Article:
I am current wearing a 30 day event monitor to try and capture some irregular heart rhythms I feel once in a while. The event monitor captures events and records them on it's own and I can also push the record button if I feel something.
Today I felt several minutes of continuous palpitations and recorded them and sent in the information - i did this on 2 separate occasions. Each time, I was asked to do a live recording and send in the information (was not experiencing palps at that time) and was then told I could reset the monitor and end the call. My questions are: if the representative asked to do a live recording, does this mean something abnormal was caught and if so, why didn't the monitor capture it on it's own? Also, approximately how many recordable "events" would a monitor capture in a 24h period for someone without heart disease? I've searched the Internet for answers to these questions but haven't had much luck.
To be honest I can't tell you how your monitor works because I think there might be different kinds out there that work differently. I had a monitor that only recorded 2 events before I had to phone them in. It was loop recording which means it was constantly recording so when I hit the button it would know what my heart was doing a few seconds before I hit it but it didn't keep a 24 hour recording permanantly so I really only transferred the ones I recorded for 10 seconds or whatever the time length was. It also did not record on its own. I had to hit a button if I felt something. But like you, when I did have something caught and phoned it in they also asked me to record another event while I was on the phone with them. My tachycardia had stopped by then, it was one of the more short ones, but I am sure they wanted to make sure I was ok before they let me off the phone which is possibly the protocol for all calls that catch something so I would think that something was possibly caught on your monitor. I am sure your cardiologist will inform you if it was anything of importance. What did you feel when you recorded the event?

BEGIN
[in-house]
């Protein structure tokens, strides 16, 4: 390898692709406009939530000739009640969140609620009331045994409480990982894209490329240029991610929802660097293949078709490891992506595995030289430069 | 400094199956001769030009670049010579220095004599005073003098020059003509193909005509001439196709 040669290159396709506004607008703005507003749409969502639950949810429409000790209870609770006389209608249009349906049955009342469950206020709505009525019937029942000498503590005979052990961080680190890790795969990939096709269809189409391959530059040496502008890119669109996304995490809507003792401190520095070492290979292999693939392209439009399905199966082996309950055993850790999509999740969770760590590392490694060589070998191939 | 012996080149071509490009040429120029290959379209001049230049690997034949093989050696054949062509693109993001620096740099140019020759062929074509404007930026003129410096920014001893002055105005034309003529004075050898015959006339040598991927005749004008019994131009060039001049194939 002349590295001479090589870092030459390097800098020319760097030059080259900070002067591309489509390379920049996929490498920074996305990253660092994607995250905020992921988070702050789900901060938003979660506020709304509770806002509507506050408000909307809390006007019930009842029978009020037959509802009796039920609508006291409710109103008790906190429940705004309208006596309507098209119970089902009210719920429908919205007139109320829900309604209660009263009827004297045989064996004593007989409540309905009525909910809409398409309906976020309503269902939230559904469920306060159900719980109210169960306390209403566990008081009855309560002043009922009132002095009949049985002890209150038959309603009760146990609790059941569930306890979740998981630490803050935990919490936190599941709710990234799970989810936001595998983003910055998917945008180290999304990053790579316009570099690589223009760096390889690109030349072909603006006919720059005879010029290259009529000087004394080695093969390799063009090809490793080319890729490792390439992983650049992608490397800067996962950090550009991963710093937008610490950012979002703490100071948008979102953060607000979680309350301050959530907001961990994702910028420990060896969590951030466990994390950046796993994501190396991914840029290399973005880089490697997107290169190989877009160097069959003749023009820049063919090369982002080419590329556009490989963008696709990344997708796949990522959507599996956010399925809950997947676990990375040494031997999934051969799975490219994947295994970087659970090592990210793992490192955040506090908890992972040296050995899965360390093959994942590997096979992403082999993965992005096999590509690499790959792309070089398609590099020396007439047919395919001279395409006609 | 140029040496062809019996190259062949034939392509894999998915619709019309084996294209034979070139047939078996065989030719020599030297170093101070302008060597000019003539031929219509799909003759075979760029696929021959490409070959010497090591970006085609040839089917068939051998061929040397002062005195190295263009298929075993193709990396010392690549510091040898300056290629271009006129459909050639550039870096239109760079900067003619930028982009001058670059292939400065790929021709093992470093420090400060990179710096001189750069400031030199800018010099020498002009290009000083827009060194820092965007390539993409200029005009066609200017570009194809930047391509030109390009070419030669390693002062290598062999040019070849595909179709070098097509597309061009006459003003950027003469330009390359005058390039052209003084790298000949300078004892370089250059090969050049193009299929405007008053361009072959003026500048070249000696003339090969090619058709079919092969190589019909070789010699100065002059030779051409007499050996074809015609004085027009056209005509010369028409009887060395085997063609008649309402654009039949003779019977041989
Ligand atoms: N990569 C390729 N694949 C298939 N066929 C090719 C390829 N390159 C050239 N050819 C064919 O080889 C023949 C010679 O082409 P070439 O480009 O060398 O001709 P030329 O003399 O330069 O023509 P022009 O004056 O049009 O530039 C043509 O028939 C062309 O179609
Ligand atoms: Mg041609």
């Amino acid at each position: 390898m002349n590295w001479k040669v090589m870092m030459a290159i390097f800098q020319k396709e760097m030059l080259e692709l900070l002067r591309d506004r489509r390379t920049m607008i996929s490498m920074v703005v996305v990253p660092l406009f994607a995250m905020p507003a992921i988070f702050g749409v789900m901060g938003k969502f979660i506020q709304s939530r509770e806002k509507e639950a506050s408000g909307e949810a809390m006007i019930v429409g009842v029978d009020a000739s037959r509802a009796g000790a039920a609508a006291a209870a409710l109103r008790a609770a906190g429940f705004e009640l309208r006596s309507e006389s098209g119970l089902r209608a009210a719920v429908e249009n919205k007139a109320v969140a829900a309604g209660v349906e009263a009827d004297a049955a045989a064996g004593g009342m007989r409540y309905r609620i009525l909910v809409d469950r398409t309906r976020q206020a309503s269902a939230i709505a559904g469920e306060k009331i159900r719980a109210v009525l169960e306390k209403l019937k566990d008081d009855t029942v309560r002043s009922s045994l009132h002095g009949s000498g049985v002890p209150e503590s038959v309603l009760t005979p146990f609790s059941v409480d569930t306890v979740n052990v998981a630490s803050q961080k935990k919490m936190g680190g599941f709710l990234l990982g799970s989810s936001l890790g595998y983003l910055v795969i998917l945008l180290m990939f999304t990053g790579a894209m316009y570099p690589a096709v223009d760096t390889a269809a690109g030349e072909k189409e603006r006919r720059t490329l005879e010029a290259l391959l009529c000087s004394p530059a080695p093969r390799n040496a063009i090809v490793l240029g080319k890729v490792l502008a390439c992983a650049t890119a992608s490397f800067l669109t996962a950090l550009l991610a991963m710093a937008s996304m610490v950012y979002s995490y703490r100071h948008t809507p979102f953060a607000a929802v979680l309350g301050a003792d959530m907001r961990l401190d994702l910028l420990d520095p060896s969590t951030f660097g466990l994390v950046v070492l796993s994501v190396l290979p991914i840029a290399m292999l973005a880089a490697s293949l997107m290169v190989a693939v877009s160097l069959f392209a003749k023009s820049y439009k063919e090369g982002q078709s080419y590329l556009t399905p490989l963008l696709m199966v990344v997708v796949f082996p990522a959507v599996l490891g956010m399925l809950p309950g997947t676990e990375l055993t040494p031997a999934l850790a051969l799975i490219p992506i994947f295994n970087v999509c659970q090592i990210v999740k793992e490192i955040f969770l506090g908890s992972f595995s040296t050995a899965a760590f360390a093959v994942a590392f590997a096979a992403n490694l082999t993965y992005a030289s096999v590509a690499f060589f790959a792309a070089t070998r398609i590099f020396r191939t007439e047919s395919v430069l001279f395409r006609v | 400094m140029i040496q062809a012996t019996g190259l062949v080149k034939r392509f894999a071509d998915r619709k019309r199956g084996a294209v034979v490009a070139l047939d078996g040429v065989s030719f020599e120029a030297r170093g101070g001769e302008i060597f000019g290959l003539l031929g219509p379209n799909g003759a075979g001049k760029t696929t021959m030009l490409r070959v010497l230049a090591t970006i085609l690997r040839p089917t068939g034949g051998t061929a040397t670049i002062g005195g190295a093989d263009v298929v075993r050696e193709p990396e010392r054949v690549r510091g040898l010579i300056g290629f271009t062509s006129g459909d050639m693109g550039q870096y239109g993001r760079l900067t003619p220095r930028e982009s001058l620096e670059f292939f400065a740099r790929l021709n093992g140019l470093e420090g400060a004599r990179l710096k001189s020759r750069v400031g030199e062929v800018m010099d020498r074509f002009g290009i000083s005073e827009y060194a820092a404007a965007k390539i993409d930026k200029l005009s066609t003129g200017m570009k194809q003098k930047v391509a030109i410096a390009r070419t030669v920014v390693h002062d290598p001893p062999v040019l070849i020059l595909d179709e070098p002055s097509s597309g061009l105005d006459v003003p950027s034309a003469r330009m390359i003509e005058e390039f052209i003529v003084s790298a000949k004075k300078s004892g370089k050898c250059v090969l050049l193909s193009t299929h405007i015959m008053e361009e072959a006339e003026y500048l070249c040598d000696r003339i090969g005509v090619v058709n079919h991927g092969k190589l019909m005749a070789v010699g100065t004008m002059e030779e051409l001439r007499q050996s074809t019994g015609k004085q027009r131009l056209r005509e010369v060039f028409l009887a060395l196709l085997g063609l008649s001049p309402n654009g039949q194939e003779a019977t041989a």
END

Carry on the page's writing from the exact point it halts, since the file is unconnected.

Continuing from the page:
In the first case I felt an irregular heart beat (it felt like it would pause every 5-10s) and my heart rate was close to 50 bpm, the second time I just felt the irregular beating (again, with pauses). I am wearing the monitor because I saw my regular dr for a check up a week ago and told her I get an irregular HB once in awhile (sometimes lasts for hours at a time) and my old dr old me about 8 years ago that she could detect this (when feeling my palse) and if it went on for over 1h I should go to the ER because it could led to a more s arrhythmia that could cause stroke if not corrected. I haven't followed up on this until last week with my new dr who said the old dr handled the situation inappropriately.
The monitor I have records 6 events and when it does will record 1 min before the event and 30s after it. Today was the first time I have recorded my own events (intentionally lol) and I'm hoping something was detected so we can find out what is going on.
The lab contracted to monitor you is responsible for your well being and safety. When you phone in an anomalous recording, they want you to send a live recording in order to see if you're still experiencing the arrhythmia.
This happened to me when I phoned in an SVT event. The monitor auto-triggered when the event started. It took perhaps 5 minutes for me to convert it (mine didn't convert on their own). After I converted it, I hit the button so they could see what it looked like as I returned to sinus rhythm. Despite that, the lab asked to see a live recording. When I balked at doing one, the tech told me firmly to send a live recording, or she was sending the paramedics. I sent a live recording......